Covid meant we sadly only got 7 episodes of Series 4 of The Good Fight, that’s just not enough Christine Baranski, Audra McDonald and Cush Jumbo
“We need evidence, no conspiracy theories”
Just a quickie for this as the truncated fourth season of The Good Fight meant that it had a rather abrupt finish that cheated the creators out of the fullness of the stories they wanted to tell. What we did get was the customary tackling of huge up-to-the-minute issues – racism in the workplace, political parties trying to reach marginalised communities and in the daring final episode, Jeffrey Epstein.
Baranski’s Diane Lockhart remains one of the great TV characters but I’m not sure anyone was particularly well served by the larger themes of the show. The ramifications of the buyout were tiresome, Memo 618 didn’t get the resolution it needed and Lucca’s plot strand smacked of them not knowing what to do with the character, given how little she ended up interacting with the rest of the main cast. Continue reading “TV Review: The Good Fight Series 4”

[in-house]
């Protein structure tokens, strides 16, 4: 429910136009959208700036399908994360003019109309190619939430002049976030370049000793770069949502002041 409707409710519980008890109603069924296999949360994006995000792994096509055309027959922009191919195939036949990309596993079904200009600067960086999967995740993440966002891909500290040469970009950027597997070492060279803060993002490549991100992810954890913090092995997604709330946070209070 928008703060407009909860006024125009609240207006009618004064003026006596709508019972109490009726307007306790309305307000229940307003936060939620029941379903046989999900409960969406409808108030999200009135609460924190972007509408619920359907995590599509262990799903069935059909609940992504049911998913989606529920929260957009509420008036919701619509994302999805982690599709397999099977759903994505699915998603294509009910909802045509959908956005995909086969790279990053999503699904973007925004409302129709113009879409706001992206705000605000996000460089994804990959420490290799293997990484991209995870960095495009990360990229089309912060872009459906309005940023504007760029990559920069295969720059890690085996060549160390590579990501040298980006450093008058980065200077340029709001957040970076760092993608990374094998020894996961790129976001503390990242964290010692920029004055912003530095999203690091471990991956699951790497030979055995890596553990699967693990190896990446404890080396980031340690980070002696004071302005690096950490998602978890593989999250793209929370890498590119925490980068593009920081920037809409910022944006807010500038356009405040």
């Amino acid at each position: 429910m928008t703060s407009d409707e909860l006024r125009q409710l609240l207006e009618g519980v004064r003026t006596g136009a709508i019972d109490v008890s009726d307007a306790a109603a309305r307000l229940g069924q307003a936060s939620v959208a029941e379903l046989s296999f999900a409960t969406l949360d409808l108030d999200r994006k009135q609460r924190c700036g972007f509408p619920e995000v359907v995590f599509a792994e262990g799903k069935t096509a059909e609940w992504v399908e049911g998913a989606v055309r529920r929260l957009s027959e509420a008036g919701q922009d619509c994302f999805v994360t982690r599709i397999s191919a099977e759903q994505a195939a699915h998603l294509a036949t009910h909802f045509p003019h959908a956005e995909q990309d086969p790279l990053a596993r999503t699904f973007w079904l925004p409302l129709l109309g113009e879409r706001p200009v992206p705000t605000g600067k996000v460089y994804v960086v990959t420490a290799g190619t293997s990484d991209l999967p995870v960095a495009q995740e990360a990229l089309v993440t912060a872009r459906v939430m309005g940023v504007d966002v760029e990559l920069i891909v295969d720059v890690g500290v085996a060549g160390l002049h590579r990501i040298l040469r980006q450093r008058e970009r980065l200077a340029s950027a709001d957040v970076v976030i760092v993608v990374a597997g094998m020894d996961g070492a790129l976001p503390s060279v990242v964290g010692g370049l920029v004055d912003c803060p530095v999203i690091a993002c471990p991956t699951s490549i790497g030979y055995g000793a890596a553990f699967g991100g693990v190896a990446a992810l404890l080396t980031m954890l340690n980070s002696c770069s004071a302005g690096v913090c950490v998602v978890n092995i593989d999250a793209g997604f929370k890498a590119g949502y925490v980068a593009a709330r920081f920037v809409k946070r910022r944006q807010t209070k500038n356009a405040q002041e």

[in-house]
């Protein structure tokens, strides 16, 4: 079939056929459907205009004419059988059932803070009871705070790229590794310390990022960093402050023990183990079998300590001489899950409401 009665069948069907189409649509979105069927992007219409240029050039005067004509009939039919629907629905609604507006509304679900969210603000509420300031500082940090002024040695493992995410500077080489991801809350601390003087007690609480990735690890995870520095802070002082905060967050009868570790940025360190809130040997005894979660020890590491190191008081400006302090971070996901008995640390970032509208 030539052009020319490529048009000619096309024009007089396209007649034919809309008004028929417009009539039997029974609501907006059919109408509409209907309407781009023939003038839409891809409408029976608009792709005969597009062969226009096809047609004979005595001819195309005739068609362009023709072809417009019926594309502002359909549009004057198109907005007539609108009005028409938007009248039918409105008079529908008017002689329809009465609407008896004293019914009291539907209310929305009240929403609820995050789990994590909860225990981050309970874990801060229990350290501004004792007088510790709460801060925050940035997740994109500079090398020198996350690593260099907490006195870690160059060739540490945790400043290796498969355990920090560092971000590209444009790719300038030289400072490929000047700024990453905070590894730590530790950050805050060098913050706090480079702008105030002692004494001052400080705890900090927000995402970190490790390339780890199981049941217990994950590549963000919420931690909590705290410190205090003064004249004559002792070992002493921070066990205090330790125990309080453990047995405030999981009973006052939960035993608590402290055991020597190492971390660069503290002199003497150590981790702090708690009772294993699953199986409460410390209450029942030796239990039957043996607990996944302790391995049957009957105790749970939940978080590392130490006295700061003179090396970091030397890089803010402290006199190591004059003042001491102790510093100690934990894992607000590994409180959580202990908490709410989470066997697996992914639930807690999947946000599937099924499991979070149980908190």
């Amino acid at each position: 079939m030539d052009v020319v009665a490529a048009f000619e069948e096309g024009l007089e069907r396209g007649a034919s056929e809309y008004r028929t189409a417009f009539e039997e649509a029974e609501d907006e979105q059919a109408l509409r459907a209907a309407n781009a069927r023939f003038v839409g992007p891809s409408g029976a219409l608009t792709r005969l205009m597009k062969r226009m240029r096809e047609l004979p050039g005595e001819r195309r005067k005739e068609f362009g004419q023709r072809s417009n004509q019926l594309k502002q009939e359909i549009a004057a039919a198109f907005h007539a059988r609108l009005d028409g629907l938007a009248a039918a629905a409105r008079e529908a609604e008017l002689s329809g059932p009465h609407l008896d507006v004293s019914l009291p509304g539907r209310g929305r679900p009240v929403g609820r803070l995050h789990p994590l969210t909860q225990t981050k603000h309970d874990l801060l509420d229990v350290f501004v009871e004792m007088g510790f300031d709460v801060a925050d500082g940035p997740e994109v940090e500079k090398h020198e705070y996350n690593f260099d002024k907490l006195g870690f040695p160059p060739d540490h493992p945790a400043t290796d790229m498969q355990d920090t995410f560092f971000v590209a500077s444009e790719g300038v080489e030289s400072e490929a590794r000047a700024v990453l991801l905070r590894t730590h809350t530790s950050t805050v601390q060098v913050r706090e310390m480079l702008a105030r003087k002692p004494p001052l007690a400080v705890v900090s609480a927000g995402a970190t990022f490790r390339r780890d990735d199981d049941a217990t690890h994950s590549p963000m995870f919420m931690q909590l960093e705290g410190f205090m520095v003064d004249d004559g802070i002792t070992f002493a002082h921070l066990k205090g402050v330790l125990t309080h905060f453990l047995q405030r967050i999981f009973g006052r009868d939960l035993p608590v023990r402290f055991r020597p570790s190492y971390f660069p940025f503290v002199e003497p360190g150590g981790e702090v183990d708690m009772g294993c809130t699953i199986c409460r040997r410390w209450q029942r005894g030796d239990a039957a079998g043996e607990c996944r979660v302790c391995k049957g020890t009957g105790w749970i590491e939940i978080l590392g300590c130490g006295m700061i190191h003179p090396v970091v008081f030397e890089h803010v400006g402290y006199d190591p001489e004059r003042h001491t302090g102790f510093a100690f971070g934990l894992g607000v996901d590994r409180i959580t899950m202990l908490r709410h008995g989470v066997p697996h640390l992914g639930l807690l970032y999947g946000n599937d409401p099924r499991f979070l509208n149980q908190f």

I get stuck into the first episodes of TV shows Van Der Valk, The Good Fight, Gangs of London and Penny Dreadful: City of Angels to see what my next must-see will be
“Who else was masturbating into plants?!”
I’m of course far too young to remember the original Van Der Valk – had I seen it before though, I might well have saved myself this couple of hours. Importing a British cast to play Dutch detectives in a crime serial set in Amsterdam seems like such a retrograde move, I still can’t get my head around it, especially in this day and age when so much quality foreign-language drama is readily available. Written by Chris Murray, this revival sees Marc Warren head up the cast as a maverick detective with a team who aid and abet his behaviour – there’s not a smack of originality about it, nor any real interest sadly…great locations though. Am already dreaming of my return to the city, but not sure I’ll be revisiting this show. Continue reading “New TV shows to get stuck into”